As a physician, you have a lot of factors to consider as you plan for retirement. Because of your high earning potential, you and your family should take care to research all of the tax implications of your retirement plan options.
Given that physicians tend to have higher incomes, they often exceed the income limits for popular retirement accounts that allow participants to withdraw funds tax-free. This may leave you wondering how you can preserve your money for retirement without having to worry about taxes in the future.
Planners Recommend Roth Options
Jim Heisler, CFP®, EA, CASL, CDFA, of the Heisler Hughes Financial Group, strongly recommends that doctors consider taking advantage of a Roth option within their 401(k) or 403(b) plan.
“My strong suggestion is that all physicians need to consider the roth option on their retirement plans. Many doctors are regular employees. Most retirement plans offer 401(k) (in the case of for-profit organizations) or 403(b) (for nonprofits).”
Why does Heisler recommend going this route? Because choosing this option allows you to contribute to your retirement on an after-tax basis, ensuring that you won’t need to pay additional taxes on the money when you retire.
What’s the Difference Between a Traditional Plan and a Roth?
Traditional 401(k) plans offer some benefits, particularly to those who need the majority of their paychecks in order to get by. This is because traditional 401(k) contributions go in pre-tax, so participants don’t lose cash flow to tax contributions (yet).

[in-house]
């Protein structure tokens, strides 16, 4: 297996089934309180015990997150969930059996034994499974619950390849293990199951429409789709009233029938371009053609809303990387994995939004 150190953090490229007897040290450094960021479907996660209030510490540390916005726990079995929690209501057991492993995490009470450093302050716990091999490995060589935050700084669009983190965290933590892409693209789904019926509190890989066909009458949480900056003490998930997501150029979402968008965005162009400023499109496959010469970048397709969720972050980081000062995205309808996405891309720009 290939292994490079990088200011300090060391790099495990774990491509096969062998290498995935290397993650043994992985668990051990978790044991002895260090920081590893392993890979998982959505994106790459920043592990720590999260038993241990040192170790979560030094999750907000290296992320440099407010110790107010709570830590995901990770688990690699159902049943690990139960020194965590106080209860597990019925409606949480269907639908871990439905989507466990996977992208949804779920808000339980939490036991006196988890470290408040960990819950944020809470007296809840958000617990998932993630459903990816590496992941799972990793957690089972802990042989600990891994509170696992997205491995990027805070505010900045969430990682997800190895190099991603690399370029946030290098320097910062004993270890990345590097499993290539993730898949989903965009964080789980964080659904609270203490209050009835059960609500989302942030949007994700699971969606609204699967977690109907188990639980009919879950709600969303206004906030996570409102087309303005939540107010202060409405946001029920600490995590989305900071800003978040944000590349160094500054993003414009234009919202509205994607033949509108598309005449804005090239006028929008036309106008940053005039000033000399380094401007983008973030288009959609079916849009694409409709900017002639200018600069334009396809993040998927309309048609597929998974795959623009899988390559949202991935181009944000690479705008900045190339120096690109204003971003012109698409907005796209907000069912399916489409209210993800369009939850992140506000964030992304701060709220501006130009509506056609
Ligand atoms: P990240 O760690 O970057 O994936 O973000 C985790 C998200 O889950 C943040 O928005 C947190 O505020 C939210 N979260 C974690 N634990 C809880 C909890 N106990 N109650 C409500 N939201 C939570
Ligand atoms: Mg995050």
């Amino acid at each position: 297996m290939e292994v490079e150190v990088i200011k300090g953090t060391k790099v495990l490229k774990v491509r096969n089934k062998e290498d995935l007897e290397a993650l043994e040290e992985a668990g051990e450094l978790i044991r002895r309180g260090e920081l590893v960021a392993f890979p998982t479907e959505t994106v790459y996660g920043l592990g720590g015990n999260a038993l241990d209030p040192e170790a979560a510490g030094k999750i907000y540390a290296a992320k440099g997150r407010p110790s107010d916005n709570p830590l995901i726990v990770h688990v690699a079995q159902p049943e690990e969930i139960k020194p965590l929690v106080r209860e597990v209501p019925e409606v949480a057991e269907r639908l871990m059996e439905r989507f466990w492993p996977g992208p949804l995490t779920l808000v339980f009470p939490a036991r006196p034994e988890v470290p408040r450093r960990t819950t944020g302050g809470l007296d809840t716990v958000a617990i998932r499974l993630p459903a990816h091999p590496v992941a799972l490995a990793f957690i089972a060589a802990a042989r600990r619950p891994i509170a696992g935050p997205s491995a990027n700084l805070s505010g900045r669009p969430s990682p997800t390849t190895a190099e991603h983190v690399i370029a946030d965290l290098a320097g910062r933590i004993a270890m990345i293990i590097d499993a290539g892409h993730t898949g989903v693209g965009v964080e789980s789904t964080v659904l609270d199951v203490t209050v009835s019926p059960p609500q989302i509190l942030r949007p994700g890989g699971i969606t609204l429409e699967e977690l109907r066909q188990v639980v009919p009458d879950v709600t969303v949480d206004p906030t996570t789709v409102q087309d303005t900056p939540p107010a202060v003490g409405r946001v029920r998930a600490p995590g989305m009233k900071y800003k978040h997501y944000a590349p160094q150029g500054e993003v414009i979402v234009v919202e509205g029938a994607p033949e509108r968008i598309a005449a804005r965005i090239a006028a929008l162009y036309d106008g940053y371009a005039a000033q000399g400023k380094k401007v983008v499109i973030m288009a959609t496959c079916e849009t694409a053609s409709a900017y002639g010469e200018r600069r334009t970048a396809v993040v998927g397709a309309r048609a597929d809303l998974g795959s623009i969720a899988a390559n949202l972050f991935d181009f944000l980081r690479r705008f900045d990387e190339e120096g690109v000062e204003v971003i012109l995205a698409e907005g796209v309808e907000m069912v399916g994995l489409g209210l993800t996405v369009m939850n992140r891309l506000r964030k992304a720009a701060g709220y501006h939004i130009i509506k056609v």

However, those participants will need to pay taxes on that income when they retire. For physicians, who tend to have higher incomes, it makes sense to pay taxes now so that you will be able to enjoy larger amounts of cash in retirement. This is the benefit of the Roth 401(k) or 403(b).
For young physicians especially, a Roth option has the ability to greatly compound investment over the course of your career. You’ve heard it before and you’ll hear it again: investing in retirement as soon as you can allows you to grow your savings to its fullest potential.
What about Roth IRAs?
Roth IRAs also allow participants to pay taxes now rather than later – however, they’re often too income-restricted for practicing physicians. In 2016, the income cap for contributing to a Roth IRA was $132,000 for single filers, and $194,000 for married couples filing jointly. Since physicians often make more than these amounts, it usually doesn’t make sense for them to consider a Roth IRA.
Even if a doctor’s income does fall within these limits, the comparatively small contribution limit makes Roth IRAs less appealing. You’ll max out your annual contribution limit at just $5,500 ($6,500 for those 50 and over), whereas you’re able to contribute roughly $18,000 to a Roth 401(k) or 403(b) ($24,000 for those 50 and over with catchup contributions).
Takeaways for Doctors
Deciding upon a retirement plan can be hard, but it’s something you should give a lot of careful thought.
“Young physicians in particular should strongly consider the Roth 401(k)/403(b) option,” Heisler says. “Paying taxes now, when you’re in a lower income bracket than you likely will be when you reach retirement age, makes the most sense. Plus, with more people retiring than there are workers, it’s hard to imagine that taxes won’t go up.”